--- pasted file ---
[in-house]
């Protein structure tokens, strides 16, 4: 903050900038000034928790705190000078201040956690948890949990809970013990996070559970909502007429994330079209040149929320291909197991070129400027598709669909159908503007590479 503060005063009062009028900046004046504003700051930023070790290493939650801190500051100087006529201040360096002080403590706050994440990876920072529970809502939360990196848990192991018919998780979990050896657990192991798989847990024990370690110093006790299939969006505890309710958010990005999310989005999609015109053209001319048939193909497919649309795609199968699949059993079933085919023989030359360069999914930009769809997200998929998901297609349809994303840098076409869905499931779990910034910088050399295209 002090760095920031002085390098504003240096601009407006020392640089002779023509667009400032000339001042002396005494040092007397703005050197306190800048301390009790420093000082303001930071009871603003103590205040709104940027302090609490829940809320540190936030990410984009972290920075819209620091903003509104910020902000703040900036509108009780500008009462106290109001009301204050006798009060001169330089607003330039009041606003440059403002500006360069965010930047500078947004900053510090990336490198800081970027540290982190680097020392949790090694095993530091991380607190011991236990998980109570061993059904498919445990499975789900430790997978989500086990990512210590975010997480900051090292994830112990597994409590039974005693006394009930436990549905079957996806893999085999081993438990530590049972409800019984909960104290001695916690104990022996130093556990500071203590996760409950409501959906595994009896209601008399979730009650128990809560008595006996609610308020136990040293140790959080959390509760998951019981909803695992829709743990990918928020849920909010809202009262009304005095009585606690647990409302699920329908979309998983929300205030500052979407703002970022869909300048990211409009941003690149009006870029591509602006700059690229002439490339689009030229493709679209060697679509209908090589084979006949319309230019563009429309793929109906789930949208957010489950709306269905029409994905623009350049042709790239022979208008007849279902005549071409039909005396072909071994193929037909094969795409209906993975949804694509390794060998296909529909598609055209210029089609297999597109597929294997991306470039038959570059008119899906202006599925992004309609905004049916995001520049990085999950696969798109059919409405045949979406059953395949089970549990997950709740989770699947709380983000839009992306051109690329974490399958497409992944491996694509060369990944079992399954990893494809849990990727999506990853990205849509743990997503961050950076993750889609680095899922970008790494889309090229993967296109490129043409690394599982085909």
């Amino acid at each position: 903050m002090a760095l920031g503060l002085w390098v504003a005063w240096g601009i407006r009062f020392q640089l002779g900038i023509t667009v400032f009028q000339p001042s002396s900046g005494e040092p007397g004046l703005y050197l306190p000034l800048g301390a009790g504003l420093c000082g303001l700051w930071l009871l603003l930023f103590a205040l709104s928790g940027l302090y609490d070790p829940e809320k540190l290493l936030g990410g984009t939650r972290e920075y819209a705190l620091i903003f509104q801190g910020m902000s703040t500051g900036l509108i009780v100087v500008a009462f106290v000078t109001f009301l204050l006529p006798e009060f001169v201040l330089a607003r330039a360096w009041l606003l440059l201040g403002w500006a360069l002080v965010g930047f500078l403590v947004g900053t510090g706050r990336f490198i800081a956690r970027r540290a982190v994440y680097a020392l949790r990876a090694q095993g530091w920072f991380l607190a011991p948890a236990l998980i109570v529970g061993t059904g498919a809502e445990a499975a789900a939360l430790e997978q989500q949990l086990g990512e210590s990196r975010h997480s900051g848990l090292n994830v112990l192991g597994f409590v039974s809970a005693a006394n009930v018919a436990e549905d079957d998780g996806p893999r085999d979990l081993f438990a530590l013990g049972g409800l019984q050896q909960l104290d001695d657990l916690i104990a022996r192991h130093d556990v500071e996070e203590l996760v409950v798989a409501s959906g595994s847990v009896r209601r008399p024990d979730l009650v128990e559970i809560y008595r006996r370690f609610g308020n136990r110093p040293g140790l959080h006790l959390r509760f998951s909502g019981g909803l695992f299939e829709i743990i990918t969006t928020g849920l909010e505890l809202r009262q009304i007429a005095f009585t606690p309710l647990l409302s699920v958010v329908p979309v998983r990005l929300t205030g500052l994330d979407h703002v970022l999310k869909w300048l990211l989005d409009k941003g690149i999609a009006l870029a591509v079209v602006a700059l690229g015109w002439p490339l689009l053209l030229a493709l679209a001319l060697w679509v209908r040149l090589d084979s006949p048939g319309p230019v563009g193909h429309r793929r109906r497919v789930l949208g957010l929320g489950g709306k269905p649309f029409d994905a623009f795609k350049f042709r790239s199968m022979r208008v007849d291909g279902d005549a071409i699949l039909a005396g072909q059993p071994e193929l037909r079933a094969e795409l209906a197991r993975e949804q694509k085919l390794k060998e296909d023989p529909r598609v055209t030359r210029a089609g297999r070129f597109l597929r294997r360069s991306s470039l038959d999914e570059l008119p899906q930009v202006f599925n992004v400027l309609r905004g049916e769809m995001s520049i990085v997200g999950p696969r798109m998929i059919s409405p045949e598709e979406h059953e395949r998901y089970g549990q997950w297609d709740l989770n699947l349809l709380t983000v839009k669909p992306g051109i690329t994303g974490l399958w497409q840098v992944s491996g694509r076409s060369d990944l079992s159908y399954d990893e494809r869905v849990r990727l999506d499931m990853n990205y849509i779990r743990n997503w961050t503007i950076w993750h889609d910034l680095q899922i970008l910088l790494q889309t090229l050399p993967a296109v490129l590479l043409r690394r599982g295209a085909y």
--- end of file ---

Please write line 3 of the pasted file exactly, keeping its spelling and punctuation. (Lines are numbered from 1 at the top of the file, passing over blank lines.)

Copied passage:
């Amino acid at each position: 903050m002090a760095l920031g503060l002085w390098v504003a005063w240096g601009i407006r009062f020392q640089l002779g900038i023509t667009v400032f009028q000339p001042s002396s900046g005494e040092p007397g004046l703005y050197l306190p000034l800048g301390a009790g504003l420093c000082g303001l700051w930071l009871l603003l930023f103590a205040l709104s928790g940027l302090y609490d070790p829940e809320k540190l290493l936030g990410g984009t939650r972290e920075y819209a705190l620091i903003f509104q801190g910020m902000s703040t500051g900036l509108i009780v100087v500008a009462f106290v000078t109001f009301l204050l006529p006798e009060f001169v201040l330089a607003r330039a360096w009041l606003l440059l201040g403002w500006a360069l002080v965010g930047f500078l403590v947004g900053t510090g706050r990336f490198i800081a956690r970027r540290a982190v994440y680097a020392l949790r990876a090694q095993g530091w920072f991380l607190a011991p948890a236990l998980i109570v529970g061993t059904g498919a809502e445990a499975a789900a939360l430790e997978q989500q949990l086990g990512e210590s990196r975010h997480s900051g848990l090292n994830v112990l192991g597994f409590v039974s809970a005693a006394n009930v018919a436990e549905d079957d998780g996806p893999r085999d979990l081993f438990a530590l013990g049972g409800l019984q050896q909960l104290d001695d657990l916690i104990a022996r192991h130093d556990v500071e996070e203590l996760v409950v798989a409501s959906g595994s847990v009896r209601r008399p024990d979730l009650v128990e559970i809560y008595r006996r370690f609610g308020n136990r110093p040293g140790l959080h006790l959390r509760f998951s909502g019981g909803l695992f299939e829709i743990i990918t969006t928020g849920l909010e505890l809202r009262q009304i007429a005095f009585t606690p309710l647990l409302s699920v958010v329908p979309v998983r990005l929300t205030g500052l994330d979407h703002v970022l999310k869909w300048l990211l989005d409009k941003g690149i999609a009006l870029a591509v079209v602006a700059l690229g015109w002439p490339l689009l053209l030229a493709l679209a001319l060697w679509v209908r040149l090589d084979s006949p048939g319309p230019v563009g193909h429309r793929r109906r497919v789930l949208g957010l929320g489950g709306k269905p649309f029409d994905a623009f795609k350049f042709r790239s199968m022979r208008v007849d291909g279902d005549a071409i699949l039909a005396g072909q059993p071994e193929l037909r079933a094969e795409l209906a197991r993975e949804q694509k085919l390794k060998e296909d023989p529909r598609v055209t030359r210029a089609g297999r070129f597109l597929r294997r360069s991306s470039l038959d999914e570059l008119p899906q930009v202006f599925n992004v400027l309609r905004g049916e769809m995001s520049i990085v997200g999950p696969r798109m998929i059919s409405p045949e598709e979406h059953e395949r998901y089970g549990q997950w297609d709740l989770n699947l349809l709380t983000v839009k669909p992306g051109i690329t994303g974490l399958w497409q840098v992944s491996g694509r076409s060369d990944l079992s159908y399954d990893e494809r869905v849990r990727l999506d499931m990853n990205y849509i779990r743990n997503w961050t503007i950076w993750h889609d910034l680095q899922i970008l910088l790494q889309t090229l050399p993967a296109v490129l590479l043409r690394r599982g295209a085909y």